French, Austrians up for foreign Oscar, Asians out
French blockbuster "Les Intouchables" and Austrian Michael Haneke's Palme d'Or winner "Love" are frontrunners on a nine-strong shortlist published Friday for best foreign language Oscar.
The list of films still in the running -- whittled down from 71 movies in a long-list published in October -- also included films from Canada, Chile, Denmark, Iceland, Norway, Romania and Switzerland.
Hong Kong movie master Johnnie To and China's Chen Kaige -- whose "Farewell my Concubine" won the top Cannes film festival prize in 1993 -- did not make the shortlist cut of foreign movies vying for an Academy statuette.
The five finalists will be announced on January 10, along with nominations in all other categories for the 85th Academy Awards, the climax of Hollywood's annual prize-giving season, to be held on February 24.
"Les Intouchables" ("The Intouchables") by Olivier Nakache and Eric Toledano, about an aristocrat quadriplegic who hires a caretaker from the projects, has become the film with the second biggest take at the French box office and the biggest French film ever overseas.
Austrian filmmaker Haneke's tale of love and aging won the Cannes Film Festival's top prize in May, after the director took it home for the first time with 2009's "The White Ribbon."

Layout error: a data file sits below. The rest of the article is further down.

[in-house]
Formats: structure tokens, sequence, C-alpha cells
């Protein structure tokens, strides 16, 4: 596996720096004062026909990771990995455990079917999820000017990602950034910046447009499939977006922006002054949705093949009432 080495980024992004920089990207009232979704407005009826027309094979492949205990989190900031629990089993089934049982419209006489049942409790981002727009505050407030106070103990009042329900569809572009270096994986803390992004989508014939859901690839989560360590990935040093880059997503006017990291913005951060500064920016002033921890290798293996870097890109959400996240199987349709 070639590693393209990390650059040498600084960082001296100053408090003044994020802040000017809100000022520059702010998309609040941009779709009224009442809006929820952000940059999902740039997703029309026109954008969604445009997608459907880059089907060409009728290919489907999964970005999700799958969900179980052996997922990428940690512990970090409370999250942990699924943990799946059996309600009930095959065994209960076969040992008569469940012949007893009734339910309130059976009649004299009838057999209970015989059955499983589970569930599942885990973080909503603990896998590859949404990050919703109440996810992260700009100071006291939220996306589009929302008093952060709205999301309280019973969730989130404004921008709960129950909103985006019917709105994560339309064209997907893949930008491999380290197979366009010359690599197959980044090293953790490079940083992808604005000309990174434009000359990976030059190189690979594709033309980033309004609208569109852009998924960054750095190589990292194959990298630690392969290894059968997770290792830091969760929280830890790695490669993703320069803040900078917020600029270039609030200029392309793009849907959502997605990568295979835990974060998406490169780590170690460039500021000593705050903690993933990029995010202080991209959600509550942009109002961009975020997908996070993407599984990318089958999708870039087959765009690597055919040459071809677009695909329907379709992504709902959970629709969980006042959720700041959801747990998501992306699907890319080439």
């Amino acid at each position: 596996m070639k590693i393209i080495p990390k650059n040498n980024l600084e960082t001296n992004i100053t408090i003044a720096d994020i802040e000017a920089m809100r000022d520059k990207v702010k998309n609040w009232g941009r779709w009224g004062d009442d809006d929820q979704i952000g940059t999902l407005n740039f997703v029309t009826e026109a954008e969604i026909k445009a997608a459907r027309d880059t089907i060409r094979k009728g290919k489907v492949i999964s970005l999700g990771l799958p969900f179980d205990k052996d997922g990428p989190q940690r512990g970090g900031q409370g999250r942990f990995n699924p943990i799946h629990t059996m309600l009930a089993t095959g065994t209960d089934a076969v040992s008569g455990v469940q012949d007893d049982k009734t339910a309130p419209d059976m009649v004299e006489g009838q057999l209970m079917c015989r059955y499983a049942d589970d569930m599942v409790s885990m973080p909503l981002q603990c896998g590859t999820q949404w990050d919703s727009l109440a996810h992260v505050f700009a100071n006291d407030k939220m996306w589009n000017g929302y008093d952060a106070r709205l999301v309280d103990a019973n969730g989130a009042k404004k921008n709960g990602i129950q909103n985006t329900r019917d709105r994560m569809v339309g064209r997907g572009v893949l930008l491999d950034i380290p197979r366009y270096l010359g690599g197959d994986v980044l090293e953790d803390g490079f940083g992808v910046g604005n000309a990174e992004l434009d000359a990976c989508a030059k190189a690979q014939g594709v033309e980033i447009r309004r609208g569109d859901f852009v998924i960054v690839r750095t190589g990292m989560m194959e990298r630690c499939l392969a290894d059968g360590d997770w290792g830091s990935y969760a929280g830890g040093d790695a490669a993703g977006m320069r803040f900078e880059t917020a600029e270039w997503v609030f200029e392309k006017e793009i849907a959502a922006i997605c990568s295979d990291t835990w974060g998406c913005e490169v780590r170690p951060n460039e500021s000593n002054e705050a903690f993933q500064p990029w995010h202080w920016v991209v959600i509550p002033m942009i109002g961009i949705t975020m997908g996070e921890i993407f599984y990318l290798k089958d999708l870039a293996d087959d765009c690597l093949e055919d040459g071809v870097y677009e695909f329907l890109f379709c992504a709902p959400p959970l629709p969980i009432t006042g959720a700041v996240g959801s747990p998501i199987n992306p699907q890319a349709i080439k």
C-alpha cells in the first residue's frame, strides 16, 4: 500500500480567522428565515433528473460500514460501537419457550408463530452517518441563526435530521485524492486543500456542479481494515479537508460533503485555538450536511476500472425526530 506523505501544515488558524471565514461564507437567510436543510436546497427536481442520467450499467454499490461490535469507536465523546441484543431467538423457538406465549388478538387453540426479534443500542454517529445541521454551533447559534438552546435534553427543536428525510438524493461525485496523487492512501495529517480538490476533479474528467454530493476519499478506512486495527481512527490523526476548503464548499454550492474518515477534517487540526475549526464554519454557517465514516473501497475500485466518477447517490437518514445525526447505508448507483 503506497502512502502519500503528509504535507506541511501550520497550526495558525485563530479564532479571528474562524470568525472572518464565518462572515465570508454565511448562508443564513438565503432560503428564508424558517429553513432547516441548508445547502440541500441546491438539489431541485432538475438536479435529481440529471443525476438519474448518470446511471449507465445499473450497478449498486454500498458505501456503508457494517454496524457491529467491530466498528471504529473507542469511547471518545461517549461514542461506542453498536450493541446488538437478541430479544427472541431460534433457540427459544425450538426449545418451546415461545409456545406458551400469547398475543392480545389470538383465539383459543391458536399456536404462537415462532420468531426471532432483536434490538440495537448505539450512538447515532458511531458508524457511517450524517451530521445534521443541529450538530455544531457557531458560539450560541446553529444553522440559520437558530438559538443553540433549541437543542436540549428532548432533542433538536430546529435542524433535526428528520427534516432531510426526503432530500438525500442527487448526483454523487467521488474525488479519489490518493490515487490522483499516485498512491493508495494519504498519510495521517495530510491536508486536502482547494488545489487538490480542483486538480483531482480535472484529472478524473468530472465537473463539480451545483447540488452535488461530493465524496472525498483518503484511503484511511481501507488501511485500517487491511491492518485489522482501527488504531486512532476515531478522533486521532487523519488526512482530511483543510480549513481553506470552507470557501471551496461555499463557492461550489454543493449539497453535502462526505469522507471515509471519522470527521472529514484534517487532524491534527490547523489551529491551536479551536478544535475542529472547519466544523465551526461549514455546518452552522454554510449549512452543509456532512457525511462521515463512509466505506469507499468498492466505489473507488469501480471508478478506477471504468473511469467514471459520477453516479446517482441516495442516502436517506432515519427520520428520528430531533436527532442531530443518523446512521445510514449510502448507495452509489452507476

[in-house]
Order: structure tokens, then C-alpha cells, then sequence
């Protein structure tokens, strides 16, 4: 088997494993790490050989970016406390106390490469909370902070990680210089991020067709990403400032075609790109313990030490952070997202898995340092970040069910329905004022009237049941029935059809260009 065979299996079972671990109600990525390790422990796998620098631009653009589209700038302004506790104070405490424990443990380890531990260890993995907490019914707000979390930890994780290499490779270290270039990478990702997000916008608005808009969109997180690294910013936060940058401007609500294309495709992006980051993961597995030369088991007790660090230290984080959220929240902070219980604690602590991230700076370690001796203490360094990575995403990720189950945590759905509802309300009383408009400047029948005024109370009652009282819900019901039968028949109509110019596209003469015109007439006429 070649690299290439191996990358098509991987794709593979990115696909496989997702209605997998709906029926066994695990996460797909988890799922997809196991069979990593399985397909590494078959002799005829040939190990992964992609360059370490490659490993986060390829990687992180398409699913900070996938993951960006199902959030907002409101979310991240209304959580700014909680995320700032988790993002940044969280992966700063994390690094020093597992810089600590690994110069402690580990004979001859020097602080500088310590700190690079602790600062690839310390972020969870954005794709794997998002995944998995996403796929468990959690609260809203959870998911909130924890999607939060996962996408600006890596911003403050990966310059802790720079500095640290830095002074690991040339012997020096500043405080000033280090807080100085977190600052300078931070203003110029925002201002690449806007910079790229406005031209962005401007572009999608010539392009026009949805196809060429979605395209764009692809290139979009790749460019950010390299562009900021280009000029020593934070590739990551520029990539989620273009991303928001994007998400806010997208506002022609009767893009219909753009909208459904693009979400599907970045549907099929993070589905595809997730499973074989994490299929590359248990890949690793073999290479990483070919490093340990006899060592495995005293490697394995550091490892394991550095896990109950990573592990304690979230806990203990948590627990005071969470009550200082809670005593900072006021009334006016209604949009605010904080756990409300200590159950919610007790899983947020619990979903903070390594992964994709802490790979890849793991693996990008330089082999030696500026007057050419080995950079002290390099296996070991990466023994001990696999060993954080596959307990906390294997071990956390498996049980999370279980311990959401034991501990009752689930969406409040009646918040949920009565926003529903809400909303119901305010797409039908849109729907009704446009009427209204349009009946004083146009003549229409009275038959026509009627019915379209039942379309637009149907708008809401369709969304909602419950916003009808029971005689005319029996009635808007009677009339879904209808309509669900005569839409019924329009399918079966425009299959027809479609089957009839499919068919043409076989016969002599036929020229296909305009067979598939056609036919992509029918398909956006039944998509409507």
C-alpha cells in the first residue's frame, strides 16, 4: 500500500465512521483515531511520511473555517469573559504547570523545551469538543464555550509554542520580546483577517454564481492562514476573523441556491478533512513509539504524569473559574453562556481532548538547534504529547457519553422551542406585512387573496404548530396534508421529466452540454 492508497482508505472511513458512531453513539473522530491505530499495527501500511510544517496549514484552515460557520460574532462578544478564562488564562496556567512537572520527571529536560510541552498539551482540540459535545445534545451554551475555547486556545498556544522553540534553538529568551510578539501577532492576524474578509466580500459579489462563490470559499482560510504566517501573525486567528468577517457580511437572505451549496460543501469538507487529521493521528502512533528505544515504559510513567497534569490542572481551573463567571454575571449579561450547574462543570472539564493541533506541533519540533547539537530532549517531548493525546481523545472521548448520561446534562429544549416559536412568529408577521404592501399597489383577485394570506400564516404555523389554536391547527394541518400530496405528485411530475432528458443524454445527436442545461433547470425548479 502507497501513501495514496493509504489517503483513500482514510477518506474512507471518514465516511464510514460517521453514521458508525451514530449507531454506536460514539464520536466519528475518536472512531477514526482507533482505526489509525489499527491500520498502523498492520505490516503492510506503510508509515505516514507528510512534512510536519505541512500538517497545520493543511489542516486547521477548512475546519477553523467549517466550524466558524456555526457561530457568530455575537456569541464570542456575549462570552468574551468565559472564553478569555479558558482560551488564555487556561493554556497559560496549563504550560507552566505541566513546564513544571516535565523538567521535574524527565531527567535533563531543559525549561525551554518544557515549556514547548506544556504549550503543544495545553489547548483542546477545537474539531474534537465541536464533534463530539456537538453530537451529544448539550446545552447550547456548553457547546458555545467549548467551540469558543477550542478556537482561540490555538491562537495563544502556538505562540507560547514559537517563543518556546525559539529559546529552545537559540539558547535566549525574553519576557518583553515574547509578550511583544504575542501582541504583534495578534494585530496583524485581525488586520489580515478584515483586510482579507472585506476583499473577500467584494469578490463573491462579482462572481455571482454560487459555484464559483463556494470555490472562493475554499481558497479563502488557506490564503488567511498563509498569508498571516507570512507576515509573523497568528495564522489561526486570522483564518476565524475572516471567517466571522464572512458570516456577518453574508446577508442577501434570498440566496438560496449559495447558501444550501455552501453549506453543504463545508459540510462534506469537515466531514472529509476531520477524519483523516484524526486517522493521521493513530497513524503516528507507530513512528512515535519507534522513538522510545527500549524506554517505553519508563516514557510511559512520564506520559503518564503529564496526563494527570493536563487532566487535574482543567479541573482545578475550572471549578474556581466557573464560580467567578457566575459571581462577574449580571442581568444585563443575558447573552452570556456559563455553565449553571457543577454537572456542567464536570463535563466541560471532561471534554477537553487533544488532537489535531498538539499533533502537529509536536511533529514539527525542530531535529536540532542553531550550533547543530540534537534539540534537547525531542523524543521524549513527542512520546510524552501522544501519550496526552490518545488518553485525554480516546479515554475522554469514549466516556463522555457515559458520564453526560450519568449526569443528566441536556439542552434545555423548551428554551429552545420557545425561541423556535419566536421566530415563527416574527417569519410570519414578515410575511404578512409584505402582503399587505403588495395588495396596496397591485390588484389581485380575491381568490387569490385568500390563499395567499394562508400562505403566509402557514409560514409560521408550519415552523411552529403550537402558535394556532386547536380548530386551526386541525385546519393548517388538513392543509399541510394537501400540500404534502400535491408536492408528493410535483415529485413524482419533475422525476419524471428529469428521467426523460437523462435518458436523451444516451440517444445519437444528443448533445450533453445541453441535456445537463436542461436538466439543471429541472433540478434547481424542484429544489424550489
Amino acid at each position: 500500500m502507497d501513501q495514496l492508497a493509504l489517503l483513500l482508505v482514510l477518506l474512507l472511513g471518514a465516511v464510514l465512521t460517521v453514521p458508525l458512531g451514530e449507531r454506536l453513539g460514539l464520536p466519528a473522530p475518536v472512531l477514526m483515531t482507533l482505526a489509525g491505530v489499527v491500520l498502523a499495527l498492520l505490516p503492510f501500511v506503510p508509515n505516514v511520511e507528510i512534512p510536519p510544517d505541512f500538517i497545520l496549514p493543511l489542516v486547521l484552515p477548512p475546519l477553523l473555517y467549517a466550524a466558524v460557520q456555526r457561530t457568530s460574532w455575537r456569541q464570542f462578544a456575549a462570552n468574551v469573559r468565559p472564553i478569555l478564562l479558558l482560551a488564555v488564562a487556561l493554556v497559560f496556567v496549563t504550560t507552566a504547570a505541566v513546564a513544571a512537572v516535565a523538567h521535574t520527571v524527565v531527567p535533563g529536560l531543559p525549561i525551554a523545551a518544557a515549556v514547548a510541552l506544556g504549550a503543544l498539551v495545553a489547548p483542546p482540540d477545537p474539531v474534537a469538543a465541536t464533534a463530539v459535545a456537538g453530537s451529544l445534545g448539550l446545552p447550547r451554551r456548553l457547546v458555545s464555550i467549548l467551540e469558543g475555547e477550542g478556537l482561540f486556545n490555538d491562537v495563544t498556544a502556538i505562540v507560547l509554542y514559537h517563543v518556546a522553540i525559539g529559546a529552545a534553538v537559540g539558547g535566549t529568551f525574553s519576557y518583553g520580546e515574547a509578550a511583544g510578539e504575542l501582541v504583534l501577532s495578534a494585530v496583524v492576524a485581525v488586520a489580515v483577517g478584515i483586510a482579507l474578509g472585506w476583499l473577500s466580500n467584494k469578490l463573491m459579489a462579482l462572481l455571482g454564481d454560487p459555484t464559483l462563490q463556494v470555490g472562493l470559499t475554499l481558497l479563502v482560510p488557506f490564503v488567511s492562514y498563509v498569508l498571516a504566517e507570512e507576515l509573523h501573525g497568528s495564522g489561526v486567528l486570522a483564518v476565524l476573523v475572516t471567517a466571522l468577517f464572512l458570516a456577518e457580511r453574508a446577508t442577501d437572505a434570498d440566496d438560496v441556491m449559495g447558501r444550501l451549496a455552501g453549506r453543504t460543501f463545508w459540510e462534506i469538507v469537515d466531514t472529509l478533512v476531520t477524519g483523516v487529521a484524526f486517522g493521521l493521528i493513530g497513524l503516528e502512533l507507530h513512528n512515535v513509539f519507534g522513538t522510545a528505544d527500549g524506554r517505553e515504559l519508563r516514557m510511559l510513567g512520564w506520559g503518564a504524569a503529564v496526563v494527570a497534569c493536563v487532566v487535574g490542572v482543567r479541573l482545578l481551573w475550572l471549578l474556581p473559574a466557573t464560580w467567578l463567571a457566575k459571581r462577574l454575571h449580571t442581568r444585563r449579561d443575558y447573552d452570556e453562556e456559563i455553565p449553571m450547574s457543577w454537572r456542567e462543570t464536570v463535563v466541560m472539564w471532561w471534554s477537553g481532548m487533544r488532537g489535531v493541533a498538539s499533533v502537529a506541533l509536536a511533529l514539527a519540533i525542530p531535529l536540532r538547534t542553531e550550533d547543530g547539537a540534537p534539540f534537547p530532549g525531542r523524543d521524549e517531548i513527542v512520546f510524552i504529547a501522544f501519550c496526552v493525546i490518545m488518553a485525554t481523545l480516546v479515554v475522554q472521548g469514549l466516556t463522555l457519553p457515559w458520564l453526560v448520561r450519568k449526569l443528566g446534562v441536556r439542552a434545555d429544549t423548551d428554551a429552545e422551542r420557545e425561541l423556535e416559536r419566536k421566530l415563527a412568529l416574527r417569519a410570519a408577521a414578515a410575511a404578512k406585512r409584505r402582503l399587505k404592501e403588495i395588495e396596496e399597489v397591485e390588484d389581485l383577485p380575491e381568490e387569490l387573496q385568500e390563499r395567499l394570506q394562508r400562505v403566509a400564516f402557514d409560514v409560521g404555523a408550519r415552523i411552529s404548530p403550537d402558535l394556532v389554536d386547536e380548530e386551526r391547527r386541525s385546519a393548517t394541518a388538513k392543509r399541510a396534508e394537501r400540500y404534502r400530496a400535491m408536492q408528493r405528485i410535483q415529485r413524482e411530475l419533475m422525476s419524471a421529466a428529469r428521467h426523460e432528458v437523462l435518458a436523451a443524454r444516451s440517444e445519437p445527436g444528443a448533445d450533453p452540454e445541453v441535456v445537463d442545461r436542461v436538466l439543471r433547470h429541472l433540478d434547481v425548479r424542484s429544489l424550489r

The full foreign language Oscar shortlist, in alphabetical order, is:
Austria's "Amour" by director Michael Haneke.
Canada's "War Witch" by Kim Nguyen.
Chile's "No" by Pablo Larrain.
Denmark's "A Royal Affair" by Nikolaj Arcel.
France's "The Intouchables" by Olivier Nakache and Eric Toledano.
Iceland's "The Deep" by Baltasar Kormákur.
Norway's "Kon-Tiki" by Joachim Rønning and Espen Sandberg.
Romania's "Beyond the Hills" by Cristian Mungiu.
Switzerland's "Sister" by Ursula Meier.
The shortlist will be winnowed down to the five nominees by Academy committees who will meet in New York and Los Angeles over the weekend of January 4-6, watching three films each day and then casting their ballots.
Last year's foreign language Oscar went to Iran's "A Separation," which presents a social expose of the Islamic republic behind the veneer of a taut family drama, while exploring themes of love, lies and honour.
© 2012 AFP